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A federal appeals court reversed a lower court ruling on Thursday and held that a Berkshire Hathaway Inc. unit may be liable in a case involving a truck driver who did not pull aside during a high-speed chase, which allegedly led to a state trooper severely injuring his hand.
The ruling in Anthony R. Efthemes v. Amguard Insurance Co.; Apex Transit, LLC; Malik Aleem by the 5th U.S. Circuit Court of Appeals in New Orleans involved the use of tire inflation devices commonly referred by the name “stop sticks.”
According to the Department of Homeland Security, these devices, which are used by law enforcement officials to disable target vehicles, work by using a row of spikes to pierce tires, resulting in a “controlled deflation” that can end road chases “without the danger caused by a tire blowout.”
In May 2018, Mr. Efthemes, a Louisiana state troper, alleged he was instructed to deploy stop sticks on the highway to deflate a vehicle that was fleeing the police, the ruling said.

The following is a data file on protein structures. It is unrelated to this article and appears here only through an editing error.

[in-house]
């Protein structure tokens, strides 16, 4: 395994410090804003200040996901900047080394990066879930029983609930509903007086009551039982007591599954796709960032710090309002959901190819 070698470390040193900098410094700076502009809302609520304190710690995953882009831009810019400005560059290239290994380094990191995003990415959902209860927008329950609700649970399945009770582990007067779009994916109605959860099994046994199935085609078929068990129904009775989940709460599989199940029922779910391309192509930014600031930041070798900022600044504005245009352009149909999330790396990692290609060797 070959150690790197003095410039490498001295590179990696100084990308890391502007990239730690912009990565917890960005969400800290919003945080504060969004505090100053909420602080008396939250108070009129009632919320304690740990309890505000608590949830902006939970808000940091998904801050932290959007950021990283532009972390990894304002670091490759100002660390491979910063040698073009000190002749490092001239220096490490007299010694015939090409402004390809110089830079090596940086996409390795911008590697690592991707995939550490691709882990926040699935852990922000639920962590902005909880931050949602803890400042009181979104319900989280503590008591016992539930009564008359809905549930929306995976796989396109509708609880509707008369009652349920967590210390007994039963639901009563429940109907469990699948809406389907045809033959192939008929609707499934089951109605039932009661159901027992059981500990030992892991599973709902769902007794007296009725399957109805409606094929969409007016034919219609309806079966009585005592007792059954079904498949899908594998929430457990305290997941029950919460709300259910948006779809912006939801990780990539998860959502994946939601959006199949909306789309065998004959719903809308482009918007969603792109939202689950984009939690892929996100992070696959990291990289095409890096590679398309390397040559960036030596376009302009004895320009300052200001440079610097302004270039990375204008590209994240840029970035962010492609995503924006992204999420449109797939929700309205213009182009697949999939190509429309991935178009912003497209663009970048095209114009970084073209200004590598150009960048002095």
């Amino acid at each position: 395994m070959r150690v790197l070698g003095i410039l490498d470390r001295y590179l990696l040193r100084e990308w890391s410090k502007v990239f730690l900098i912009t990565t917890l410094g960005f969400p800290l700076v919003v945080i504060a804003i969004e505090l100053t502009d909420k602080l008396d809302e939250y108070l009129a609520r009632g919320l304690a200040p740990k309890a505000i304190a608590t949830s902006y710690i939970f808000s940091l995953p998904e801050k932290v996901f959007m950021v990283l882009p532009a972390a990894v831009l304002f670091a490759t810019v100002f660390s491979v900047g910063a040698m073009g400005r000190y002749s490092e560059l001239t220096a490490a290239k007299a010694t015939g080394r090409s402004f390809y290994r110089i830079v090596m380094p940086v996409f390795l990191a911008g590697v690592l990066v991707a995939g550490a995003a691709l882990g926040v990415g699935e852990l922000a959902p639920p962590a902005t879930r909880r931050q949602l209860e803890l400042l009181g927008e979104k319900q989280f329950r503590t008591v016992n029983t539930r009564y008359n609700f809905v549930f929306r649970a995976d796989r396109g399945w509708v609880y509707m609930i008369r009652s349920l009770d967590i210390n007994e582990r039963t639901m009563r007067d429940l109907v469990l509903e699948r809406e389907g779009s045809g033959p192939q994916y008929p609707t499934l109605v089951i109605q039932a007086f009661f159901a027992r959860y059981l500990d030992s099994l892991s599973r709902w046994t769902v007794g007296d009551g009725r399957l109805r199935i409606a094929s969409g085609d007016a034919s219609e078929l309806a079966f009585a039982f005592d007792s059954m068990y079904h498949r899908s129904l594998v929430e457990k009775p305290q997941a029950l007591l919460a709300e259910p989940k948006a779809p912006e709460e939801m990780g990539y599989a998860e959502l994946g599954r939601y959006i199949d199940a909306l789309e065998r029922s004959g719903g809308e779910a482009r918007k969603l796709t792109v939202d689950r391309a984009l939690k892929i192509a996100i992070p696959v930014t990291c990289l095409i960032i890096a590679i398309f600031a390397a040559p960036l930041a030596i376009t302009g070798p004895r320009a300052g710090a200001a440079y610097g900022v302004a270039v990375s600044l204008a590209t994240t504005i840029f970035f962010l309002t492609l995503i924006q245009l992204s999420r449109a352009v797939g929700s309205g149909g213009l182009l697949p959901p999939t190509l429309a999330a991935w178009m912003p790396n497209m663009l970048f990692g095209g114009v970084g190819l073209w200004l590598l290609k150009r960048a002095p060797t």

The lawsuit charges that the truck driver, who was driving an 18-wheeler near the vehicle being pursued by law enforcement, did not observe emergency lights and sirens activated nearby or slow his truck or yield to law enforcement vehicles.
Instead, he drove over the stop sticks, which caused Mr. Efthemes’ hand to become entangled in their cord and resulted in his injury.
Mr. Efthemes filed suit against the driver, his employer, Charlotte, North Carolina-based Apex, and Apex’s insurer, Berkshire unit Amguard.
The U.S. District Court in Lake Charles, Louisiana, granted the defendants summary judgment dismissing the case and was overturned by a three-judge appeals court panel.
“In view of motorists statutory duty to immediately yield the right of way upon the approach of an authorized emergency vehicle and begin braking, a reasonable jury could find that (the driver) breached his duty by not changing lanes and braking sooner than he did,” the ruling said, in overturning the lower court’s ruling and remanding the case for further proceedings.
Attorneys in the case did not respond to requests for comment.